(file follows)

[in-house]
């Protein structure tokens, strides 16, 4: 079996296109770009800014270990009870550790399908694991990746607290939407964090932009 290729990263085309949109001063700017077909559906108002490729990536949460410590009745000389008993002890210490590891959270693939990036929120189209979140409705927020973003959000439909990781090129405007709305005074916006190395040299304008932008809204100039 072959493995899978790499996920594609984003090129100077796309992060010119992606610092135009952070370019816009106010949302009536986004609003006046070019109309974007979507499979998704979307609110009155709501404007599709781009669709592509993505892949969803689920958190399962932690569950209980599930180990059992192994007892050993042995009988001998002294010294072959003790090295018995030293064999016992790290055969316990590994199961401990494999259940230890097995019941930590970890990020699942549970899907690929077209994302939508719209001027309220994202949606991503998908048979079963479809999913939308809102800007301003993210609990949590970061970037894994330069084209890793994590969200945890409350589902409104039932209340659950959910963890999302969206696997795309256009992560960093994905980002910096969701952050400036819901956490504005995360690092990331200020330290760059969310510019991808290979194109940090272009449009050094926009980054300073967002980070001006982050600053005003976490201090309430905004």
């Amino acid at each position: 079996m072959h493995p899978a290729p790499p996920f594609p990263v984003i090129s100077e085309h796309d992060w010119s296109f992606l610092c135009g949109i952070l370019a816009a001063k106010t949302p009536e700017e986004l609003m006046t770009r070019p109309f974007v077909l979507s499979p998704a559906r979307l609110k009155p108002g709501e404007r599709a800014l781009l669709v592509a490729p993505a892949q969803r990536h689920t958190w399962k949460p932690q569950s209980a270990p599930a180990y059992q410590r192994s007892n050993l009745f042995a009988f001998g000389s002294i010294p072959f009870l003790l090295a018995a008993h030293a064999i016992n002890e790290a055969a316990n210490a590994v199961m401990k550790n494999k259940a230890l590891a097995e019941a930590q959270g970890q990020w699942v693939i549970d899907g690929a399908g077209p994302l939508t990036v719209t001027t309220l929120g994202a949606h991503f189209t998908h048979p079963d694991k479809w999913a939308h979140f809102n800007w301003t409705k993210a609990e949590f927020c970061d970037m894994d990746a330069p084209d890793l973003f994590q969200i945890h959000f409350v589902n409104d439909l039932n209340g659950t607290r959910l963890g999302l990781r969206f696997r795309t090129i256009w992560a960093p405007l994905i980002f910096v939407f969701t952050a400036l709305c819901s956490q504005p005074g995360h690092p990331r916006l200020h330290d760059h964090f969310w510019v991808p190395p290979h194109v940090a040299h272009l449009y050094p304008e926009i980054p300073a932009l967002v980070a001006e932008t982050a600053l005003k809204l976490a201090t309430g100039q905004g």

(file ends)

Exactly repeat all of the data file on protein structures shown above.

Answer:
[in-house]
């Protein structure tokens, strides 16, 4: 079996296109770009800014270990009870550790399908694991990746607290939407964090932009 290729990263085309949109001063700017077909559906108002490729990536949460410590009745000389008993002890210490590891959270693939990036929120189209979140409705927020973003959000439909990781090129405007709305005074916006190395040299304008932008809204100039 072959493995899978790499996920594609984003090129100077796309992060010119992606610092135009952070370019816009106010949302009536986004609003006046070019109309974007979507499979998704979307609110009155709501404007599709781009669709592509993505892949969803689920958190399962932690569950209980599930180990059992192994007892050993042995009988001998002294010294072959003790090295018995030293064999016992790290055969316990590994199961401990494999259940230890097995019941930590970890990020699942549970899907690929077209994302939508719209001027309220994202949606991503998908048979079963479809999913939308809102800007301003993210609990949590970061970037894994330069084209890793994590969200945890409350589902409104039932209340659950959910963890999302969206696997795309256009992560960093994905980002910096969701952050400036819901956490504005995360690092990331200020330290760059969310510019991808290979194109940090272009449009050094926009980054300073967002980070001006982050600053005003976490201090309430905004």
């Amino acid at each position: 079996m072959h493995p899978a290729p790499p996920f594609p990263v984003i090129s100077e085309h796309d992060w010119s296109f992606l610092c135009g949109i952070l370019a816009a001063k106010t949302p009536e700017e986004l609003m006046t770009r070019p109309f974007v077909l979507s499979p998704a559906r979307l609110k009155p108002g709501e404007r599709a800014l781009l669709v592509a490729p993505a892949q969803r990536h689920t958190w399962k949460p932690q569950s209980a270990p599930a180990y059992q410590r192994s007892n050993l009745f042995a009988f001998g000389s002294i010294p072959f009870l003790l090295a018995a008993h030293a064999i016992n002890e790290a055969a316990n210490a590994v199961m401990k550790n494999k259940a230890l590891a097995e019941a930590q959270g970890q990020w699942v693939i549970d899907g690929a399908g077209p994302l939508t990036v719209t001027t309220l929120g994202a949606h991503f189209t998908h048979p079963d694991k479809w999913a939308h979140f809102n800007w301003t409705k993210a609990e949590f927020c970061d970037m894994d990746a330069p084209d890793l973003f994590q969200i945890h959000f409350v589902n409104d439909l039932n209340g659950t607290r959910l963890g999302l990781r969206f696997r795309t090129i256009w992560a960093p405007l994905i980002f910096v939407f969701t952050a400036l709305c819901s956490q504005p005074g995360h690092p990331r916006l200020h330290d760059h964090f969310w510019v991808p190395p290979h194109v940090a040299h272009l449009y050094p304008e926009i980054p300073a932009l967002v980070a001006e932008t982050a600053l005003k809204l976490a201090t309430g100039q905004g």